This was a horribly written article with too much bias for vegetarian/extremely healthy diet. This is a great burger spot (Although they just shut down due to Alton's lovely road work). It's not something you eat every day, come on now use some common sense. Which you article seems to be lacking. You being a food critic in this article didn't know what a gingered carrot is, and you review restaurants? Maybe you should enroll in a semester at a community college for a cooking and writing class. That being said I never noticed it male oriented like you noted. I was first taken here by my wife and all her female friends. Not all females are so distorted with their body image that the cannot go out and enjoy a burger once in a while. You must have some serious body and self esteem issues. Please get help.

Umami is a great burger place, and the best on the Beach.

josheche
josheche

This article has an obvious health bias. Burgers are made with fat. It's in the damn recipe. This should be filed under Health & Lifestyle instead of Restaurants.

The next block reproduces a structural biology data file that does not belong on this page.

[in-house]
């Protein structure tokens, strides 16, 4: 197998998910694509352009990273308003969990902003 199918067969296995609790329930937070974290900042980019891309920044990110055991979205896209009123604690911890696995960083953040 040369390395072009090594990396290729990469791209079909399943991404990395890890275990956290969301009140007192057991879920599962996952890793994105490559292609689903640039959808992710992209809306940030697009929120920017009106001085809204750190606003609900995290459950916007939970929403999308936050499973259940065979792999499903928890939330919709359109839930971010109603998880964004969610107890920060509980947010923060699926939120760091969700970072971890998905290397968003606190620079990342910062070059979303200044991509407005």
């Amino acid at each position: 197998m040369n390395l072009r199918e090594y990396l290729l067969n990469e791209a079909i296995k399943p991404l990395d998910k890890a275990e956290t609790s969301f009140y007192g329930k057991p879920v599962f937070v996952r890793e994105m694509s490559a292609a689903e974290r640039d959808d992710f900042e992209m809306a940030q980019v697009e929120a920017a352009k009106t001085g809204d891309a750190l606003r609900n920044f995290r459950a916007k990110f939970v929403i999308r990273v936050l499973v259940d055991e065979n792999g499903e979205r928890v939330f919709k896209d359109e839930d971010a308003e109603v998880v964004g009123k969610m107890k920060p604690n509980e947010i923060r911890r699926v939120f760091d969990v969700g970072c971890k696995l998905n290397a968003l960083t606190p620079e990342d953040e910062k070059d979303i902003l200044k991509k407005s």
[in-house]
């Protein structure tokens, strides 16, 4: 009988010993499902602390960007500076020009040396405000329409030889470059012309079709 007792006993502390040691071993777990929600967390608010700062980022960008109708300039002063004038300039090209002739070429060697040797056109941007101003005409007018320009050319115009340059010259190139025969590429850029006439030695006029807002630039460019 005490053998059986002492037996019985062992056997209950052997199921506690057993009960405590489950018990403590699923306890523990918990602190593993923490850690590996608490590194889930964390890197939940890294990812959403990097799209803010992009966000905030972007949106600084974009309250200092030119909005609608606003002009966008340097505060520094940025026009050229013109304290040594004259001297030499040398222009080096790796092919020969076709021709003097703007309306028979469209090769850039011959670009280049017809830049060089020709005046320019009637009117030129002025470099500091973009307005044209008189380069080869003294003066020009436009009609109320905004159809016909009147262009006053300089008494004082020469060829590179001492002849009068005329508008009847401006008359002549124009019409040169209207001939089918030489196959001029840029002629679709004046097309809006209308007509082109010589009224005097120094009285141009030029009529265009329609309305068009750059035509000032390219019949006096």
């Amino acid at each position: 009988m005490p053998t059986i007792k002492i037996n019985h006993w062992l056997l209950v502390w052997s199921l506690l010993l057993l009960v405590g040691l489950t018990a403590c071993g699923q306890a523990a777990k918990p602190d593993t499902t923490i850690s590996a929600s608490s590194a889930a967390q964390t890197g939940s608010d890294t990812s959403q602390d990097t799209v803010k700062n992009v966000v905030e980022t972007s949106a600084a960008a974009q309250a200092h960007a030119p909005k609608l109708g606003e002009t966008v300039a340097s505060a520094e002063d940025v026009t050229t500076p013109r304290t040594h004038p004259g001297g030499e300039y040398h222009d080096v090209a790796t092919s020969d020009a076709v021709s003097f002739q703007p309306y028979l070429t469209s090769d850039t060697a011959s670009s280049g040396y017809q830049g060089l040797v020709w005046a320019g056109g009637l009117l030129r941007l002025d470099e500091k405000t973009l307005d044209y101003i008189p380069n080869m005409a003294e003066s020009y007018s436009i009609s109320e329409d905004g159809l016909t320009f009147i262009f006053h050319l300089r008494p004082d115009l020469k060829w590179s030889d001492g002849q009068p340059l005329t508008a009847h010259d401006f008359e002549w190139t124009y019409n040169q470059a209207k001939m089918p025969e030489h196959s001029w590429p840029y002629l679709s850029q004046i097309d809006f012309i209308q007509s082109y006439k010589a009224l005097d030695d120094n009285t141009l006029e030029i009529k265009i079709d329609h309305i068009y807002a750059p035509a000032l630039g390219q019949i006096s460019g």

icculus17
icculus17 topcommenter

sounds disgusting, how stupid are people these days? this is why you're fat

missmelmob
missmelmob

I found this review to be horribly written and inaccurate of the experience I had at Umami.  The writer obviously goes into the review with a bias because nothing is healthy on the menu. It just goes to show how unsophisticated Miami is in that a restaurant that is both critically and popularly loved in LA and NYC goes unappreciated here.

Tigerlover
Tigerlover

My experience was completely different.  I loved the restaurant.  I have been a burger aficionado for over 38 years, always hunting down the best burgers throughout the country.  The Umami Burger I had is one of the best I have had in the past few years.  I think that your review was flawed and absolutely inaccurate based on my experience there and with Burgers in general.  Of course I do not go to a Burger joint for salad so maybe you are right about that but their Burger is excellent.